Finally, the revised rules adjust one of the dates used to determine the deadline for a soliciting person other than the company to send its Notice. Under the original rules, a soliciting person could be required to send its Notice no later than 10 calendar days after the company first sent its proxy materials to shareholders. This timeframe proved to be problematic, however, as it may not provide the soliciting person with adequate time to resolve any SEC comments on its preliminary proxy materials. Under the new rules, the soliciting person will be able to send its Notice on the same date it files definitive proxy materials, as long as it has filed a preliminary proxy statement no later than 10 calendar days after the filing of the company's definitive proxy statement.

The rule changes described above are expected to be just the first step in the SEC's ongoing review of proxy regulations and the voting process. The SEC confirmed in the release that it is conducting a comprehensive review of proxy voting mechanics and the way in which information is conveyed to security holders and is preparing a concept release on these broader issues for public comment.

Concurrent with these rule updates, the SEC added information for shareholders about proxy matters and the e-proxy process to its Web site in a section called "SEC's Spotlight on Proxy Matters."



1 Rule 14a-16(d) requires that the following be included in the Notice:

  • the date, time, and location of the meeting, or if corporate action is to be taken by written consent, the earliest date on which the corporate action may be effected;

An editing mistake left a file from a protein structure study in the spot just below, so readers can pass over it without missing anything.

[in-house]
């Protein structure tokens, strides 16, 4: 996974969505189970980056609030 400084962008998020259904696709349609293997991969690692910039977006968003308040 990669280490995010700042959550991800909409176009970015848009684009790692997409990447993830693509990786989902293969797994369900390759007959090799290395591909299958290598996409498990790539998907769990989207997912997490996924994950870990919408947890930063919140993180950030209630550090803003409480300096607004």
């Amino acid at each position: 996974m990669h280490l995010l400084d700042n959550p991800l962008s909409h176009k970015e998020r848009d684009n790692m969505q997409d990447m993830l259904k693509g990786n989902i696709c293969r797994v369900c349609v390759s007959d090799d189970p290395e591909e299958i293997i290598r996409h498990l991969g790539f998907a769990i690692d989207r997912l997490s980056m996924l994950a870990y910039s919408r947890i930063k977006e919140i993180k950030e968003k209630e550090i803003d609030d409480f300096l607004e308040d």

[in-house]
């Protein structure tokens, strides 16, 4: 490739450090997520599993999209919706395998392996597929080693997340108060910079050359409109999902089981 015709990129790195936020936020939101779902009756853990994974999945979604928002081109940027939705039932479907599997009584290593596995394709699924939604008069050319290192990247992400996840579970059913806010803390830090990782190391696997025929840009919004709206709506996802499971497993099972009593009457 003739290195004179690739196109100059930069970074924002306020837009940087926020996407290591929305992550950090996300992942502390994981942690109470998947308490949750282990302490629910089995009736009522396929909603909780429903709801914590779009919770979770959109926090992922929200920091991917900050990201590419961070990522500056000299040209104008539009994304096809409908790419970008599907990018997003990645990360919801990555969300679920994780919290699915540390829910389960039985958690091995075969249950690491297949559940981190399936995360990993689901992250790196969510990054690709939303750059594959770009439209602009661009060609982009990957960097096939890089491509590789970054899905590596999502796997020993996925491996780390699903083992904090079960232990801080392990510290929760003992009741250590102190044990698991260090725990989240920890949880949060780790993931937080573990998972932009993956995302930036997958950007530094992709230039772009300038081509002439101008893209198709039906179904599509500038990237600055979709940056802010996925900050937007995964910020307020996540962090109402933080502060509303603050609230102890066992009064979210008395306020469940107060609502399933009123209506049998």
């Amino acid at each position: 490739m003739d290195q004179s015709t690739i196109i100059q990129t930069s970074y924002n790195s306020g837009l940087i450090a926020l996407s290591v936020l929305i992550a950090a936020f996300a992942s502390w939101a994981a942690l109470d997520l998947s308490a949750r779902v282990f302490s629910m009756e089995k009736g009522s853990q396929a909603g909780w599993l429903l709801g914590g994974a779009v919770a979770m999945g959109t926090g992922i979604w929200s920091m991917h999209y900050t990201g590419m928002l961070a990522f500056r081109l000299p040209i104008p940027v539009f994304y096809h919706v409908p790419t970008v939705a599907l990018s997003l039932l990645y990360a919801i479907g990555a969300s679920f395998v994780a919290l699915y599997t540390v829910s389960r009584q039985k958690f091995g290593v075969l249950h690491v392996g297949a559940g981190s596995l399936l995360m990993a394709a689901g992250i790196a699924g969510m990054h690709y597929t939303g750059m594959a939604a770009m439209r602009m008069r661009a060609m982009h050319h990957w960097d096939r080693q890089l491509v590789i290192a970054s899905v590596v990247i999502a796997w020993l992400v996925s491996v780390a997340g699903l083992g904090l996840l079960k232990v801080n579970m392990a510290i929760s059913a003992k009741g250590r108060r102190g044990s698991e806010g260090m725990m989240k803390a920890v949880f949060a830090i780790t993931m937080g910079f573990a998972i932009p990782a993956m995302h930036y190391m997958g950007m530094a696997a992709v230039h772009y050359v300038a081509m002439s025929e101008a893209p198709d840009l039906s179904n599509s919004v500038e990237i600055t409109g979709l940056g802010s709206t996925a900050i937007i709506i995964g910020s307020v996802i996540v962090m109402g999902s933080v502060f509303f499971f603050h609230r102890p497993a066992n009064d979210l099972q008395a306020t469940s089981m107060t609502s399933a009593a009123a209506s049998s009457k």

• a clear and impartial identification of each separate matter intended to be acted on and the soliciting person's recommendations, if any, regarding those matters, but no supporting statements;
  • a list of the materials being made available at the specified Web site;
  • a toll-free telephone number, an email address, and an Internet Web site where the security holder can request a copy of the proxy statement, annual report to security holders, and form of proxy, relating to all of the registrant's future security holder meetings and for the particular meeting to which the proxy materials being furnished relate;
  • any control/identification numbers that the security holder needs to access his or her form of proxy;
  • instructions on how to access the form of proxy, provided that such instructions do not enable a security holder to execute a proxy without having access to the proxy statement and, if required by Rule 14a–3(b), the annual report to security holders; and
  • information on how to obtain directions to be able to attend the meeting and vote in person.